“We started talking about what else we could do for the neighborhood, if only to slow down the destruction, and how to increase awareness as well as educating people on what that area was and the potential it still had.”
He didn’t realize what an impact the three of them would have in the years to come.
“Russ wanted to do a Dyngus Day Parade,” said Dobosiewicz. “We wanted to capitalize on the old Polish tradition while raising awareness to the neighborhood.”
There was something appealing about Dyngus Day that young people in Buffalo have come to love. Maybe it’s the excuse to drink a beer on a Monday afternoon while chasing that cute girl down the street with your squirt gun in hand?
Either way, the city jumped at the opportunity.
The three of them came up with the idea of having the parade march down the streets of Broadway and Fillmore before emptying out into the Central Terminal.
“It was a great idea, since at that point, the terminal had been cleaned up,” Dobosiewics said. “It was nothing fancy, but it was a place where we could have a blank slate to work with and throw a party right in the concourse.
“We initially envisioned the parade literally emptying out right into the terminal, so at the very least we could get all the people who were participating in the parade to attend this event,” Dobosiewicz said.
“The first year we had the parade was in 2007. There were a couple thousand people showed up,” he adds. “It was a huge success. The terminal benefited and we were able to finally spread some awareness to the forgotten East Side of Buffalo.”
Over the next few years, the event rapidly grew into something none of them had anticipated.
“It grew exponentially. It was big,” said Dobosiewicz. “Every year you could see it getting bigger and bigger.
“I noticed almost right away, certainly by the second year, that younger people started coming to the events,” Dobosiewics says. “We incorporated more venues all over Western New York and eventually connected all participating sites with a shuttle service. It quickly turned into a festival over anything else.”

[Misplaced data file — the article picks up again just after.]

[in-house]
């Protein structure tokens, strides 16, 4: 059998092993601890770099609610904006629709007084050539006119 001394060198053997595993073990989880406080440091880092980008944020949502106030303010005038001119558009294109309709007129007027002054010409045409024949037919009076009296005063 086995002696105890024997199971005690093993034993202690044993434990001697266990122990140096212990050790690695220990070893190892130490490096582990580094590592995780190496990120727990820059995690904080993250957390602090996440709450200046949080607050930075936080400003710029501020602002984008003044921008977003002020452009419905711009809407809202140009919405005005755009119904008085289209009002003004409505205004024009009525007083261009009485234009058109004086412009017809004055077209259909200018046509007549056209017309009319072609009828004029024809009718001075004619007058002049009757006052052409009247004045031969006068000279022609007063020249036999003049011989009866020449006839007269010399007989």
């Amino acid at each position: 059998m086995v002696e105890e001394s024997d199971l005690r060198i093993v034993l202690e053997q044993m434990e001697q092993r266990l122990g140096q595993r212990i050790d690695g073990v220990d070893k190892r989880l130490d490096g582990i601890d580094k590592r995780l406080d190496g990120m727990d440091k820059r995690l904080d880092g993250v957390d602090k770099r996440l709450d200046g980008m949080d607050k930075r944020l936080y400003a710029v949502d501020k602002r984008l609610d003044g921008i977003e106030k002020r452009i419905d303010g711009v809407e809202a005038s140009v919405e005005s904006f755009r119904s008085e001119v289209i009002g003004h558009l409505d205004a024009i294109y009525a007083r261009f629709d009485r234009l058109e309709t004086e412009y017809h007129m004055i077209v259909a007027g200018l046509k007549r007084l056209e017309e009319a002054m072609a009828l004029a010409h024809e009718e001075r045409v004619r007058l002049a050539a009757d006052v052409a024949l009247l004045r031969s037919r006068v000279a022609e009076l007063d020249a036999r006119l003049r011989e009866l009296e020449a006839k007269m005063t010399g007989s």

All of a sudden, Buffalo’s Dyngus Day went from drawing in a couple thousand people to over 50,000.
“In the process of doing all of this, we wanted to attract younger people to nurture an ongoing audience,” said Dobosiewicz. “We did this by using the right type of graphics and promotion. Dyngus Day was always viewed as something that maybe your grandparents celebrated and our goal was to make it hip.
“Believe it or not, it was actually an Irish girl by the name of Nancy McCarthy, who helped us achieve that,” He says.
“She really created the visual aspect of what this thing was. She gave it a cool, hip, youthful feel to the younger demographic of Buffalo.” Dobosiewicz says.
The Dyngus Day event was a way for people to feel proud about their heritage. Eddy, Russ and Marty noticed people started embracing their culture again. They were proud to be Polish.
“You could see within some of the t-shirts they were wearing,” Dobosiewicz said. “They were swelling with pride. Not just on Dyngus Day, but throughout the year.
“The Parade started out as a way to spread awareness to the old historic Polonial East Side of Buffalo and the Central Terminal, but it really turned into much more,” He says. “It started creating awareness not only for that area, but for an overall connection, or disconnection that some second or third generation Poles felt. They seemed to be embracing their heritage again.”
Russell Pawlak passed away in 2009. This year, Russell’s wife, Bernadette Pawlak is coordinating the event. The parade is expected to have over 200 groups, organizations and floats proudly pressing down Broadway to Fillmore to Memorial Drive. And wherever Russell is now, he’s probably smiling.blog comments powered by Disqus